My wife has cheated on me and treated me poorly
I recently found out my wife was cheating. We’ve been married 14 years this November, but in March I uncovered signs that she was cheating. And when I accessed her phone it was there in black and white on her WhatsApp. Twice. She said she stopped it but didn't.
She even planned to go and move in with this person a few months later. She said she never slept with him but that's not what the conversations say.
We have never been able to have children due to her medical condition, Polycystic Ovarian Syndrome, despite multiple attempts at fertility treatments. She has been chatting to other men over messenger and WhatsApp for years and I believe she continues to do so.
I have caught her lying, I have tried to work on our marriage, to be there for her but to no avail. She does not seem to want to rebuild the trust between us. I am completely at my wit's end. Oh, and now she wants space and time to think for the second time at her mother's house, this time when her father is away. I love this woman dearly but the constant lies, deception, secrets are killing me slowly band destroying me emotionally.
I am not one for trial separations. If she wants a separation, then my answer is rip the band aid off and divorce. Separations are for people who want something else and when they don't find it they come back to what they had. I don't believe I should be a consolation prize or someone's backup. I don't think of her that way, but the love I fear is starting to turn to hate with what she is doing.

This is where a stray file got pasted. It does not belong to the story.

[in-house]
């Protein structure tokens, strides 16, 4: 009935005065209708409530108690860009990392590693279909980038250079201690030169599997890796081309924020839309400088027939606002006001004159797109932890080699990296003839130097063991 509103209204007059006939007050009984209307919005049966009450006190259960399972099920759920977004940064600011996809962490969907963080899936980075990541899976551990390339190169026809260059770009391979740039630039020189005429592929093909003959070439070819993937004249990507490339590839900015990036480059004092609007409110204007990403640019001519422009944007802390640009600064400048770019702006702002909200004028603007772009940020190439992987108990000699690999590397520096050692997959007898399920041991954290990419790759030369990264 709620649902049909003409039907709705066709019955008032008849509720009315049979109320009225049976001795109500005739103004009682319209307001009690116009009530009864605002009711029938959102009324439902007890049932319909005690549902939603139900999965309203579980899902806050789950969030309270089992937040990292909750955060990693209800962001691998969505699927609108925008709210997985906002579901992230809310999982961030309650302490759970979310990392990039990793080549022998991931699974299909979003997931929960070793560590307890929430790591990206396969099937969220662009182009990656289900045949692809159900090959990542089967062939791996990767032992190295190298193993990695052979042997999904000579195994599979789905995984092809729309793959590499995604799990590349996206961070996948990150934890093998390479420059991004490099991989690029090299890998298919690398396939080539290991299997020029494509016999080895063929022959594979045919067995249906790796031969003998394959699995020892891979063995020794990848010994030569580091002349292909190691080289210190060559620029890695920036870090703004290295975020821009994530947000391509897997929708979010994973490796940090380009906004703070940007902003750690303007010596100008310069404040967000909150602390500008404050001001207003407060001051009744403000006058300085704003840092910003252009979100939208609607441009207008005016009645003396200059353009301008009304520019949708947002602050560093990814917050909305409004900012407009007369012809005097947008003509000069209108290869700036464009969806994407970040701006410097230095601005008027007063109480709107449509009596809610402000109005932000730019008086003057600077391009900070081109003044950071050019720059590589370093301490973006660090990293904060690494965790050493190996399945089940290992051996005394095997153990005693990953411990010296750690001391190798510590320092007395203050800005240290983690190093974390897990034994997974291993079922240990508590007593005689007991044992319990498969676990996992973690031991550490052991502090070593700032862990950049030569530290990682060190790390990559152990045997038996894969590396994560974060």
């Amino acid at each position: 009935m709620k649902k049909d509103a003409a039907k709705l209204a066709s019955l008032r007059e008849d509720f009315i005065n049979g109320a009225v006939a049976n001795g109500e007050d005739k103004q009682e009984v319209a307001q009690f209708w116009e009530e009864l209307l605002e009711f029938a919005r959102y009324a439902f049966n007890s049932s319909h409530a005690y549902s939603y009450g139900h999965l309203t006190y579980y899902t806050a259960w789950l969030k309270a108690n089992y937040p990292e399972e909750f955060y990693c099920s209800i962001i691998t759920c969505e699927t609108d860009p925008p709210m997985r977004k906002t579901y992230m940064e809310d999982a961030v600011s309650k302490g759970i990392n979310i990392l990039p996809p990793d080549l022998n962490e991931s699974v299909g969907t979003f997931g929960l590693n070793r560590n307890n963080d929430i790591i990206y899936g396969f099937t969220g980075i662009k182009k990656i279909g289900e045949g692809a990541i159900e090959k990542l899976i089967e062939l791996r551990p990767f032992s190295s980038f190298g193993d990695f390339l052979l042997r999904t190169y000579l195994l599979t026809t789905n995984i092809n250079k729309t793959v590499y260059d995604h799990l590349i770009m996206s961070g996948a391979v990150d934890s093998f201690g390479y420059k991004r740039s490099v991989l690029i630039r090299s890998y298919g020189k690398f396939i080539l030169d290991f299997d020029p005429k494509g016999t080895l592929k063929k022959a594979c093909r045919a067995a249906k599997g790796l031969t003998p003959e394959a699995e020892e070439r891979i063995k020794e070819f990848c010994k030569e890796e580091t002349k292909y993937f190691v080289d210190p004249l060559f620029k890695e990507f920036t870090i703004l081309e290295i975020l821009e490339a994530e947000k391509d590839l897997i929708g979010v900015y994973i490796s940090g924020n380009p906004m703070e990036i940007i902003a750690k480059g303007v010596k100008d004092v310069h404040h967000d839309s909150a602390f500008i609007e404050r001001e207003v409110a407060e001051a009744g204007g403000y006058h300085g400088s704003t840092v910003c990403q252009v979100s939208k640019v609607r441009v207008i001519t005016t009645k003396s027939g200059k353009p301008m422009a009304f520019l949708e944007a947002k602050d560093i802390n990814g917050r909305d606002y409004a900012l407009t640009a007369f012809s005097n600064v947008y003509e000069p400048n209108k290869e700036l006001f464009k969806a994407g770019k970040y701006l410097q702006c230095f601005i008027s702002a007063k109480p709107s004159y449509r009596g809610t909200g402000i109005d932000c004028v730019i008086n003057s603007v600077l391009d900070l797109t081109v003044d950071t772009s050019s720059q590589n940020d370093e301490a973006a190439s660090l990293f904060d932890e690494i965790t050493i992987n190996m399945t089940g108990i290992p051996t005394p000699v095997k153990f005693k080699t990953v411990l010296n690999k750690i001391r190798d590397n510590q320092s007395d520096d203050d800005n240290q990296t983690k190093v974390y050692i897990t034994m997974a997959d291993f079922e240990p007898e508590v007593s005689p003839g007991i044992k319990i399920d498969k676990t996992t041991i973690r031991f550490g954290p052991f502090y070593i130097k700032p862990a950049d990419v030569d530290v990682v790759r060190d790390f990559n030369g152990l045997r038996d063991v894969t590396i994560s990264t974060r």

Separations work for some couples. It can give partners a change in perspective and the space needed to evaluate what they want out of their relationship.
Based on your question, however, it seems like there is a larger issue at stake. You state that your wife has repeatedly cheated on you, lied to you, and considered leaving you. Relationships work best when they are based on mutual trust, respect, and concern (see healthy relationships).
Staying with a partner who does not show concern for your feelings and consistently betrays your trust can take a toll on your mental, physical, and emotional health. Research shows that people who leave an unhealthy relationship generally fair better when the relationship comes to an end.
Many people avoid making difficult decisions about ending a relationship because the loss of a partner causes enormous grief. Ending a relationship, even an unhealthy relationship, is painful. In the long run, however, people who leave unhealthy relationships fair better than those who stay with partners who treat them poorly.
I have my own question to ask
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